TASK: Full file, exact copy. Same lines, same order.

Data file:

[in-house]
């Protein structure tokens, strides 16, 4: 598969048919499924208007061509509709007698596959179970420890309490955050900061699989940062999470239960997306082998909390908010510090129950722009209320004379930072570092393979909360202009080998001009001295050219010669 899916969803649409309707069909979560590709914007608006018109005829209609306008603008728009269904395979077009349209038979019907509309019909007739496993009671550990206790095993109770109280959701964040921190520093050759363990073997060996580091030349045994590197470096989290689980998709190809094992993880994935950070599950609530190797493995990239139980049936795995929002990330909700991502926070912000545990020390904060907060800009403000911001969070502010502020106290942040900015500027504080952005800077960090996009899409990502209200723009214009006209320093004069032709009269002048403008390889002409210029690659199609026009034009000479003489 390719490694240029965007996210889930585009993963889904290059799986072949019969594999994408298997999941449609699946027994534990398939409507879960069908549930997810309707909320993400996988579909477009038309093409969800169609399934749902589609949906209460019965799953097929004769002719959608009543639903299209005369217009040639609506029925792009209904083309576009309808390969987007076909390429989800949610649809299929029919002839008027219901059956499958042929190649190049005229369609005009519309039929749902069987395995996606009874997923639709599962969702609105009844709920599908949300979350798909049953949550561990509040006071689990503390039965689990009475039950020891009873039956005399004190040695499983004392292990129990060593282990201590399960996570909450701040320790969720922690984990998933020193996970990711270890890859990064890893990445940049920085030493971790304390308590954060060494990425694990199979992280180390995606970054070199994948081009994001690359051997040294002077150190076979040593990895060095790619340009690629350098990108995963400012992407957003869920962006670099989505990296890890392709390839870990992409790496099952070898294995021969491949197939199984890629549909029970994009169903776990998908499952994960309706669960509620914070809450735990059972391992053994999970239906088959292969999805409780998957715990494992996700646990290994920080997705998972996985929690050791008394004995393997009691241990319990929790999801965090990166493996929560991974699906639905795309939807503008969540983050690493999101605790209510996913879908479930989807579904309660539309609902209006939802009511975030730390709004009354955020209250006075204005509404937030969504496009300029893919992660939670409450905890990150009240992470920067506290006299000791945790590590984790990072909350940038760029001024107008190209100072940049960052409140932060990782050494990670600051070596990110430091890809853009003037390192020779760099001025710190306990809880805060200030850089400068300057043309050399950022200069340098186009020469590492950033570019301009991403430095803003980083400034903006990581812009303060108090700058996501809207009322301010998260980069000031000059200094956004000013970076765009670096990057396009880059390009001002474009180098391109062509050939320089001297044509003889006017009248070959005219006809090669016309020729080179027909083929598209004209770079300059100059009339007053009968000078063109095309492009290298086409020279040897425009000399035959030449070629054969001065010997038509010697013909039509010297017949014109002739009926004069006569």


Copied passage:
[in-house]
């Protein structure tokens, strides 16, 4: 598969048919499924208007061509509709007698596959179970420890309490955050900061699989940062999470239960997306082998909390908010510090129950722009209320004379930072570092393979909360202009080998001009001295050219010669 899916969803649409309707069909979560590709914007608006018109005829209609306008603008728009269904395979077009349209038979019907509309019909007739496993009671550990206790095993109770109280959701964040921190520093050759363990073997060996580091030349045994590197470096989290689980998709190809094992993880994935950070599950609530190797493995990239139980049936795995929002990330909700991502926070912000545990020390904060907060800009403000911001969070502010502020106290942040900015500027504080952005800077960090996009899409990502209200723009214009006209320093004069032709009269002048403008390889002409210029690659199609026009034009000479003489 390719490694240029965007996210889930585009993963889904290059799986072949019969594999994408298997999941449609699946027994534990398939409507879960069908549930997810309707909320993400996988579909477009038309093409969800169609399934749902589609949906209460019965799953097929004769002719959608009543639903299209005369217009040639609506029925792009209904083309576009309808390969987007076909390429989800949610649809299929029919002839008027219901059956499958042929190649190049005229369609005009519309039929749902069987395995996606009874997923639709599962969702609105009844709920599908949300979350798909049953949550561990509040006071689990503390039965689990009475039950020891009873039956005399004190040695499983004392292990129990060593282990201590399960996570909450701040320790969720922690984990998933020193996970990711270890890859990064890893990445940049920085030493971790304390308590954060060494990425694990199979992280180390995606970054070199994948081009994001690359051997040294002077150190076979040593990895060095790619340009690629350098990108995963400012992407957003869920962006670099989505990296890890392709390839870990992409790496099952070898294995021969491949197939199984890629549909029970994009169903776990998908499952994960309706669960509620914070809450735990059972391992053994999970239906088959292969999805409780998957715990494992996700646990290994920080997705998972996985929690050791008394004995393997009691241990319990929790999801965090990166493996929560991974699906639905795309939807503008969540983050690493999101605790209510996913879908479930989807579904309660539309609902209006939802009511975030730390709004009354955020209250006075204005509404937030969504496009300029893919992660939670409450905890990150009240992470920067506290006299000791945790590590984790990072909350940038760029001024107008190209100072940049960052409140932060990782050494990670600051070596990110430091890809853009003037390192020779760099001025710190306990809880805060200030850089400068300057043309050399950022200069340098186009020469590492950033570019301009991403430095803003980083400034903006990581812009303060108090700058996501809207009322301010998260980069000031000059200094956004000013970076765009670096990057396009880059390009001002474009180098391109062509050939320089001297044509003889006017009248070959005219006809090669016309020729080179027909083929598209004209770079300059100059009339007053009968000078063109095309492009290298086409020279040897425009000399035959030449070629054969001065010997038509010697013909039509010297017949014109002739009926004069006569």